Sassy:


Sassy does multiple-channel-flow in the healthy way: anastomosing. You can see she’s more like a system of many stable, narrow, deep streams. The sometimes twisting branches join, split, and reconnect in a continuous network across a super wide, very flat, extremely well-vegetated floodplain. The friendly plant roots stabilize her banks. The Saskatchewan River’s  whole environment is lush with LIFE: insects, mammals, and everything in between. Plus she’s super accessible. You can walk all over that flatness as long as you don’t mind being damp. It’s wet everywhere even though you’ll rarely find a serious “rapid” or any water deeper than your waist. And best of all, Sassy functions beautifully – she can do her work — which for a river means transporting sediment. As a result, her banks and bed are stable.

How to be Sassy:

• Each separate part of your life must be deep and narrow — focused enough to move a load on its own. But let some of those branches turn and meander almost tortuously. That’s part of Sassy’s charm and stability.

• Like Sassy, draw support from the roots of your friends.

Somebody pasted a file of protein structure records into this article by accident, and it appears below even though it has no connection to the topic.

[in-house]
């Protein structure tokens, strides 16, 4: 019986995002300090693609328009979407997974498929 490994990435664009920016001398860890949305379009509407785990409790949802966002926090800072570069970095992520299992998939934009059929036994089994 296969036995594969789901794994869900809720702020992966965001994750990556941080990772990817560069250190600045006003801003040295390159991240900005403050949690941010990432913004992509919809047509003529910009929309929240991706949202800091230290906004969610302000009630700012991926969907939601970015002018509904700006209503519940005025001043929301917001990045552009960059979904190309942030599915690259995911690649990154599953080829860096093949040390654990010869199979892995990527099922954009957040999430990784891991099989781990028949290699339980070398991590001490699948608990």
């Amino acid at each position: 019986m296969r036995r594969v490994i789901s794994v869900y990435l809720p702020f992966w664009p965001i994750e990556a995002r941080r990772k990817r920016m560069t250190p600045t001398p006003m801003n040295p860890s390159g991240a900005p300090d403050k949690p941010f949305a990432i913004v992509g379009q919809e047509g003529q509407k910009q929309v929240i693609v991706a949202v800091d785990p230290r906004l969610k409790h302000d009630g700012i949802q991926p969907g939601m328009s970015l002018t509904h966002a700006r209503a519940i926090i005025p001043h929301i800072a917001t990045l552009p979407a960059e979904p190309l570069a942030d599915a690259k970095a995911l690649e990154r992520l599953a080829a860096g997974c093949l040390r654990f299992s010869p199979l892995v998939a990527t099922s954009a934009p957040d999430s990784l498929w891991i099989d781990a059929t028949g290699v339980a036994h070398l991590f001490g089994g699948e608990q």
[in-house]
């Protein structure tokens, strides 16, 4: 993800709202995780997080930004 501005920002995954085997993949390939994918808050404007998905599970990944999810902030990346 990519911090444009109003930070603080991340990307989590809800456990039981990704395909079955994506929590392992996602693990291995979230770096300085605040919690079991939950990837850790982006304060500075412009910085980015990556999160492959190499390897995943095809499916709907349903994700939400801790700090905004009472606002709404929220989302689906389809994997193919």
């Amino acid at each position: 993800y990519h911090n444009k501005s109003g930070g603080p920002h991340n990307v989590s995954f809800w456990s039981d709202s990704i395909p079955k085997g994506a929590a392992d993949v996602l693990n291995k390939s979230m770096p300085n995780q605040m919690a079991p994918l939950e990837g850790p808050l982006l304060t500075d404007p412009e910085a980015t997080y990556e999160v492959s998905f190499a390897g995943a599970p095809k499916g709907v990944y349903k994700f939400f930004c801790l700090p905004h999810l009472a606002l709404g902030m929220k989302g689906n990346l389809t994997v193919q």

• Those roots will depend, in turn, on your energy. Because of interconnections, if there’s any water in Sassy’s stream, those roots get it too. If one channel gets blocked, water flows another way. That’s why so many lifeforms have this same pattern – blood capillaries, leaf veins — and why you, Split, seem to be doing pretty well. Your mother-in-law helps with the kids who can also sometimes go to work where you also see your friends who you may see later at yoga.

• This life needs a steady and unhurried pace. Sassy, her banks, and her floodplain are all pretty flat, so everything’s evenly irrigated. Furthermore, the gradual slopes create very little erosion force AND allow plenty of time for water to soak in.

• Sassy can handle a flood for the same reason – lots of level space to spread out and slow down the floodwater. If you want to run in multiple worlds, be sure the overall cross-section of your life gives you room to overflow when inundated.

• Avoid building walls. Burying or filling any part of Sassy is the beginning of her end. Imagine elevated roads, railways, or “flood control berms” cutting off her channels.

When we’re part of a community, branching from and joining into others lives in our own healthy way — well, not much can disrupt that kind of well-being. Thank you, Split, for the reminder.